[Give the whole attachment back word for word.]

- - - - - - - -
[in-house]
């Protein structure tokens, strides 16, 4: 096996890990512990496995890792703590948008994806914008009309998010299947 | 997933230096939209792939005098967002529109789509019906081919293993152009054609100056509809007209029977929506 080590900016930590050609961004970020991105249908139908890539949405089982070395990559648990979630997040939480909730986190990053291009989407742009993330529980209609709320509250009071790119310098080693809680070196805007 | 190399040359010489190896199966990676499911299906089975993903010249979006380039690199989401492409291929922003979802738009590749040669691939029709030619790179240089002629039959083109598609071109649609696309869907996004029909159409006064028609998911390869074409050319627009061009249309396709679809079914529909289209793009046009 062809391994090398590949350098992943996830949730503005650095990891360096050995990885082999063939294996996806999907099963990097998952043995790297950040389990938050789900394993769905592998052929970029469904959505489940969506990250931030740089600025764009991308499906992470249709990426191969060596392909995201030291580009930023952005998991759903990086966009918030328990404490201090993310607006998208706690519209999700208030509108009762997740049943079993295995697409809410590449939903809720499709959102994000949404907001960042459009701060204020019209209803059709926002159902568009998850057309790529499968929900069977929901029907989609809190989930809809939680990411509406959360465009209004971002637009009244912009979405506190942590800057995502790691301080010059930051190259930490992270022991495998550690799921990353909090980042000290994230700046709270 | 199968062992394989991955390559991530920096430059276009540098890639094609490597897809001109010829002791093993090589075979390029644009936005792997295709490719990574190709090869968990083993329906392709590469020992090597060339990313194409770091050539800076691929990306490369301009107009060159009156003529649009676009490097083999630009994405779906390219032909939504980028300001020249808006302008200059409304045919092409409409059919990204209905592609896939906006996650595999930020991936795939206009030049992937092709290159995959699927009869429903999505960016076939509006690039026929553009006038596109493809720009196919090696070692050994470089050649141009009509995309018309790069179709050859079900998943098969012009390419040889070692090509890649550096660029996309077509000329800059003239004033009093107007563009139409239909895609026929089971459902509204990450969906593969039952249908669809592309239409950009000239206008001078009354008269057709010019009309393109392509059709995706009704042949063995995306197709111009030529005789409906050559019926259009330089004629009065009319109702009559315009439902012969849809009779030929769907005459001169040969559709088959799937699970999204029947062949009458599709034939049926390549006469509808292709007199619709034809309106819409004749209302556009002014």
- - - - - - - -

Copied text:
[in-house]
């Protein structure tokens, strides 16, 4: 096996890990512990496995890792703590948008994806914008009309998010299947 | 997933230096939209792939005098967002529109789509019906081919293993152009054609100056509809007209029977929506 080590900016930590050609961004970020991105249908139908890539949405089982070395990559648990979630997040939480909730986190990053291009989407742009993330529980209609709320509250009071790119310098080693809680070196805007 | 190399040359010489190896199966990676499911299906089975993903010249979006380039690199989401492409291929922003979802738009590749040669691939029709030619790179240089002629039959083109598609071109649609696309869907996004029909159409006064028609998911390869074409050319627009061009249309396709679809079914529909289209793009046009 062809391994090398590949350098992943996830949730503005650095990891360096050995990885082999063939294996996806999907099963990097998952043995790297950040389990938050789900394993769905592998052929970029469904959505489940969506990250931030740089600025764009991308499906992470249709990426191969060596392909995201030291580009930023952005998991759903990086966009918030328990404490201090993310607006998208706690519209999700208030509108009762997740049943079993295995697409809410590449939903809720499709959102994000949404907001960042459009701060204020019209209803059709926002159902568009998850057309790529499968929900069977929901029907989609809190989930809809939680990411509406959360465009209004971002637009009244912009979405506190942590800057995502790691301080010059930051190259930490992270022991495998550690799921990353909090980042000290994230700046709270 | 199968062992394989991955390559991530920096430059276009540098890639094609490597897809001109010829002791093993090589075979390029644009936005792997295709490719990574190709090869968990083993329906392709590469020992090597060339990313194409770091050539800076691929990306490369301009107009060159009156003529649009676009490097083999630009994405779906390219032909939504980028300001020249808006302008200059409304045919092409409409059919990204209905592609896939906006996650595999930020991936795939206009030049992937092709290159995959699927009869429903999505960016076939509006690039026929553009006038596109493809720009196919090696070692050994470089050649141009009509995309018309790069179709050859079900998943098969012009390419040889070692090509890649550096660029996309077509000329800059003239004033009093107007563009139409239909895609026929089971459902509204990450969906593969039952249908669809592309239409950009000239206008001078009354008269057709010019009309393109392509059709995706009704042949063995995306197709111009030529005789409906050559019926259009330089004629009065009319109702009559315009439902012969849809009779030929769907005459001169040969559709088959799937699970999204029947062949009458599709034939049926390549006469509808292709007199619709034809309106819409004749209302556009002014």